It’s difficult to determine actual population densities in the Priority Places charts in the MBTA Focus 40 document. I prepared the graphics below which show the actual density numbers by census tract. These are computed from data layers downloaded from MassGIS into Cartographica. Click to zoom!
The color coding reflects 2010 population/acre at the census block group level and runs from least dense (no color) to most dense (darkest red, verging to black). The outlined areas are census tracts and the numbers are 2010 population/acre at the census tract level.
Big Picture Overview — Greater Boston
Draft Focus 40 Priority Place — Everett/Chelsea/Revere:
Draft Focus 40 Priority Place — Roxbury/Mattapan/Dorchester:
Draft Focus 40 Priority Place — South Boston:
Draft Focus 40 Priority Place — Roslindale:
Comparison — Belmont/Watertown:
Comparison — Allston/Brighton:
Comparison — Fenway, Back Bay, South End:
Extra — System Overview with 20 foot elevation line:
The 20 foot contour line is a level that is likely safe from sea-level rise flooding over this century. Currently, the Blue Line is most vulnerable, but the Red Line will become vulnerable later in the century — both at Alewife, which is low lying, and perhaps along the coast. The transit lines are colored as they usually are. The bus lines are in yellow. The 20 foot contour is the black line.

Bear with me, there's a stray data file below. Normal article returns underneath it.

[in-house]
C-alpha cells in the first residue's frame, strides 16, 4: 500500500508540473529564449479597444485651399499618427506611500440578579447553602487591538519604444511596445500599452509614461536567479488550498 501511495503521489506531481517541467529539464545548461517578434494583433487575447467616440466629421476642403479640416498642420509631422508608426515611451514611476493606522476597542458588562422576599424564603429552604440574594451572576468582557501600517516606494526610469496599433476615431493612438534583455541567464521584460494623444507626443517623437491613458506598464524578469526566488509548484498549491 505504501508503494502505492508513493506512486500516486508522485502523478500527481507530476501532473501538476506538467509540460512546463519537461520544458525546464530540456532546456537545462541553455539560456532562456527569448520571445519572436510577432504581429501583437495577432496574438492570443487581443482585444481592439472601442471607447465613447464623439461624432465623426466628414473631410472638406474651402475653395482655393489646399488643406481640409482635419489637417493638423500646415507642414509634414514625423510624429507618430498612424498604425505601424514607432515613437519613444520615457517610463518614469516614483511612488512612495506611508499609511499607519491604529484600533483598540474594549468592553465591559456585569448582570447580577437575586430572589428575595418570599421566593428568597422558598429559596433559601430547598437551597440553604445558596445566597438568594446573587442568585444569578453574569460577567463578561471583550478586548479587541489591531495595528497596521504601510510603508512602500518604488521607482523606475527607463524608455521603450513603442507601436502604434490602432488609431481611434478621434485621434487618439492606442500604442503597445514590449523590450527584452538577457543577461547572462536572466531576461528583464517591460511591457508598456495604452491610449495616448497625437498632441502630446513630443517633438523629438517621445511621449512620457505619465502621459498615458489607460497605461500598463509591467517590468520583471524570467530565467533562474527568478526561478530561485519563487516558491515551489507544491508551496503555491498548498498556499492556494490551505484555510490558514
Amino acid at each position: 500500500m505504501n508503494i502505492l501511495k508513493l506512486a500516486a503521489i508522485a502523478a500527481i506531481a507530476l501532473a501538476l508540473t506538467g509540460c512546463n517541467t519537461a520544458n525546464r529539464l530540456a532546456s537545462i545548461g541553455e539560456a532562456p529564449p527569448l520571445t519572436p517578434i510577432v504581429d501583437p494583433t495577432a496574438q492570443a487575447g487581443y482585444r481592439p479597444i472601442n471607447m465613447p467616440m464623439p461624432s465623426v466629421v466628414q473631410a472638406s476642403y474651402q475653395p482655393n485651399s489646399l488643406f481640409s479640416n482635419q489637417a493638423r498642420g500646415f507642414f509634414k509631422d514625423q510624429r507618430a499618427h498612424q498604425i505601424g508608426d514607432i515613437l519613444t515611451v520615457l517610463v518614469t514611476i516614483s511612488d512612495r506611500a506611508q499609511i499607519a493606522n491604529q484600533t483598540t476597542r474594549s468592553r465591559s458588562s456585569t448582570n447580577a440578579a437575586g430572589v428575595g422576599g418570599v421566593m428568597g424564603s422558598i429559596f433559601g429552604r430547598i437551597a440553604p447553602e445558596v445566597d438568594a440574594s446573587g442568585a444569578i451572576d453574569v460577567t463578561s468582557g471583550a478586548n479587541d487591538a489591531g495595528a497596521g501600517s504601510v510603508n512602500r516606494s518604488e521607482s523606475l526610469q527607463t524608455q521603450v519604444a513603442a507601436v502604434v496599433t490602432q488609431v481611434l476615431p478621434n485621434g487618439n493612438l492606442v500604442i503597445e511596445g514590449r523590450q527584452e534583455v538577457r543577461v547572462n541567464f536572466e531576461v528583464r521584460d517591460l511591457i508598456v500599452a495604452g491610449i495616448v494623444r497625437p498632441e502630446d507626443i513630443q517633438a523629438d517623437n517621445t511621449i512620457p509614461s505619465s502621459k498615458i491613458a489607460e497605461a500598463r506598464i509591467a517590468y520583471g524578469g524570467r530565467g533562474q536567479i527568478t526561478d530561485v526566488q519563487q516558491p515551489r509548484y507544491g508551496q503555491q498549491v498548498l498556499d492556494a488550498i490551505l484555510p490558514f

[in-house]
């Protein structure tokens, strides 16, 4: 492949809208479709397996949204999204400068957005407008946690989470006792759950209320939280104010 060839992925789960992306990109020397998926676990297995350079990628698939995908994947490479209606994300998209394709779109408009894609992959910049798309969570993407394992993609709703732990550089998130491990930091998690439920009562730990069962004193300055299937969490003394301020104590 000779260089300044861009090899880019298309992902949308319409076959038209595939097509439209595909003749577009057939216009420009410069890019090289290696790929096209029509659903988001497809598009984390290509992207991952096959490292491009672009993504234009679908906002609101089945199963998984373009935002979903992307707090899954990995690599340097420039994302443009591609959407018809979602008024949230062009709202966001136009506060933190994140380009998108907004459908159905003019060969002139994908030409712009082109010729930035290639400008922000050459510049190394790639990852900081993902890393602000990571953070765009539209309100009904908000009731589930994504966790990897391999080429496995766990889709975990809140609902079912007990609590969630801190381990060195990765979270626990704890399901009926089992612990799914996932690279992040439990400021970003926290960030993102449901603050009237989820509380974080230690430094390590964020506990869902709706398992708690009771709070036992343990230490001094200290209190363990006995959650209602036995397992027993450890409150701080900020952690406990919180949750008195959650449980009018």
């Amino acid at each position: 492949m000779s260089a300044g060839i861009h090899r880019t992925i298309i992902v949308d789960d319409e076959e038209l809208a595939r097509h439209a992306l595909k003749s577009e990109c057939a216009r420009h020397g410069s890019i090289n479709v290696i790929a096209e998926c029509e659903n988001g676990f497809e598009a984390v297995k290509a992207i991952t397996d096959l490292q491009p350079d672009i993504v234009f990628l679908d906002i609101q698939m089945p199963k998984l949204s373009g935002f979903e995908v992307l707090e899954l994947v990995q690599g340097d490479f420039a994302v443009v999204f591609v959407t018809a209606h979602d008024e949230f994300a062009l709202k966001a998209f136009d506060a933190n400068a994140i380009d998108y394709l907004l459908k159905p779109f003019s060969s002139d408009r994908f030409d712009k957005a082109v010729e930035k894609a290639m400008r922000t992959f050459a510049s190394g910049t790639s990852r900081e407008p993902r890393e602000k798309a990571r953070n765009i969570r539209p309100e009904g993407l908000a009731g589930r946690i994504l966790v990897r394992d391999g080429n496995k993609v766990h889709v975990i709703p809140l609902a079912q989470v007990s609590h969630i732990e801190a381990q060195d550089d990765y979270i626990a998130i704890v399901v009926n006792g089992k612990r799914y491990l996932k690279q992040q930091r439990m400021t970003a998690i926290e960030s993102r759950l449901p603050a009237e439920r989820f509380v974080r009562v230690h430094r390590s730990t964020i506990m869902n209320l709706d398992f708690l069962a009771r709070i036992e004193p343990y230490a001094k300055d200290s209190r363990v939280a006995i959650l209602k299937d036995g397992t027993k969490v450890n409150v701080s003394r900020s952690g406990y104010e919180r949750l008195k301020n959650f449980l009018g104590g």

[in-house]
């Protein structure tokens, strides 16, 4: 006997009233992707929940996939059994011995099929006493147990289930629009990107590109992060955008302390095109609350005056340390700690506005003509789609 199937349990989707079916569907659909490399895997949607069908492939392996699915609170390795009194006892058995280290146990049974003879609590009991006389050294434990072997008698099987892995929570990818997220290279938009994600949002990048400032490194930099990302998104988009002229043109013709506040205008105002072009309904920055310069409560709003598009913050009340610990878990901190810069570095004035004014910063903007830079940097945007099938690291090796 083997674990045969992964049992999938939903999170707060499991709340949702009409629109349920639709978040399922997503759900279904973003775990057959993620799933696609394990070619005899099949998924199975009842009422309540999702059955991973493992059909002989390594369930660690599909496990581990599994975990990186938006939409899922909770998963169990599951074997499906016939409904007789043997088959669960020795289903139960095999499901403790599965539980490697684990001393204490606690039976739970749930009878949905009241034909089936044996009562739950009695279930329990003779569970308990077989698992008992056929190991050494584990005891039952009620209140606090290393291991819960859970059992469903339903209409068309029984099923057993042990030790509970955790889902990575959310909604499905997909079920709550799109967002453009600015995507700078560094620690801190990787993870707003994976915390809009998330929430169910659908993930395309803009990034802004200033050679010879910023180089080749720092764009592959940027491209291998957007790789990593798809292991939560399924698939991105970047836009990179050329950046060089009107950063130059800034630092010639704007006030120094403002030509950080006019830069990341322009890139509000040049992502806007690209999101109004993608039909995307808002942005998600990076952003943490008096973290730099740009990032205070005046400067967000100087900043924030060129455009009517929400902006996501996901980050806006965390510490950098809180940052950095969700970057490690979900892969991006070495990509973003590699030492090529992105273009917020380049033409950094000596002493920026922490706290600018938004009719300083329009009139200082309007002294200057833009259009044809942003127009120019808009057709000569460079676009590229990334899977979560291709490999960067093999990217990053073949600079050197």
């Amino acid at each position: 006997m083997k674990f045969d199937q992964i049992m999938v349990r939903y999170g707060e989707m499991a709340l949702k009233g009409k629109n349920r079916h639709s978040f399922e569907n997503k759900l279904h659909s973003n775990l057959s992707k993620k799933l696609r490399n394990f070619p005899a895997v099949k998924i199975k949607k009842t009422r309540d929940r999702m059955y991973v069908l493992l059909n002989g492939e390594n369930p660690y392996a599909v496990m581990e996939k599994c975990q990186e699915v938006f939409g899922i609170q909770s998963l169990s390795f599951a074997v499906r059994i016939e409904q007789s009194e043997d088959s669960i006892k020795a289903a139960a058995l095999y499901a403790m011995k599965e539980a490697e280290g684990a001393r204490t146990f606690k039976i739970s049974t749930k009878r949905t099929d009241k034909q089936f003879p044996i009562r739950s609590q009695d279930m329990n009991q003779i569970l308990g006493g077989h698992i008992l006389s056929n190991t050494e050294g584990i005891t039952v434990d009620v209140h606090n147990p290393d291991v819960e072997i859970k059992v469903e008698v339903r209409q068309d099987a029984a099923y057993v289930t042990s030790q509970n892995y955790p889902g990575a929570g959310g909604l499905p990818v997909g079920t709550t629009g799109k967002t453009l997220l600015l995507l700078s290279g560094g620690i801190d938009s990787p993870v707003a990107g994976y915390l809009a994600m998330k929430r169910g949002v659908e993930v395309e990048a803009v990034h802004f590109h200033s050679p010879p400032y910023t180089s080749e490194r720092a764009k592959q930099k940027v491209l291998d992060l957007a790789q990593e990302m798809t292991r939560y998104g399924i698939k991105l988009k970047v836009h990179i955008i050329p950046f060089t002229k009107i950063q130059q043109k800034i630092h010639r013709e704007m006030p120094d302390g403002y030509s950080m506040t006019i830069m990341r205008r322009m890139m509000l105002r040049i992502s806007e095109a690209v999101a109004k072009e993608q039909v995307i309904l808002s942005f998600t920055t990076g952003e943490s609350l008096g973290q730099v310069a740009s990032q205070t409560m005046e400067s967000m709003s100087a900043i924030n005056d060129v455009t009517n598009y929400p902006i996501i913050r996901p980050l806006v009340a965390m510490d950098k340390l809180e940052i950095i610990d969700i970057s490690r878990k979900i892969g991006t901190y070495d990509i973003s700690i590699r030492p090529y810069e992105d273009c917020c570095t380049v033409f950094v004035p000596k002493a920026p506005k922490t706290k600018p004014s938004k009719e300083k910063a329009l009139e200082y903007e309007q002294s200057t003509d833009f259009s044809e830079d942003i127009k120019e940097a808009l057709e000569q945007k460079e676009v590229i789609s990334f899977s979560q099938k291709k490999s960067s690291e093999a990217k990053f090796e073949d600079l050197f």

2017 Updates from Aaron Dushku
The data in the images above is from the 2010 Decennial Census. Aaron Dushku, former City Councilor in Watertown, assembled data from the 2017 American Community Survey — a more recent census product. He produced the images below. My own read of these images is that they are roughly consistent with the 2010 images in defining highly dense places. Much of the growth over the past few years has occurred in areas of already existing high density.
Comments and explanation from Aaron
The categories are grouped and colored in five quantiles (any set of values of a variate that divide a frequency distribution into equal groups, each containing the same fraction of the total population) considering all of Massachusetts -there’s no magic behind that. So, looking at the red areas alone, we can instantly see density in Watertown and Belmont that is worth comparing to Medford, Revere, Waltham and Newton. If those dense places don’t already have rapid transit, they’re planning it. Then, when you add in the bus network of the second map, there is a conspicuous dearth of any transit lines in the sizable patch of red in these two towns of the Second Suffolk and Middlesex District that is larger than anywhere else in the metro area. Thank God for the 73 and pay close attention to Gordy’s good comment below!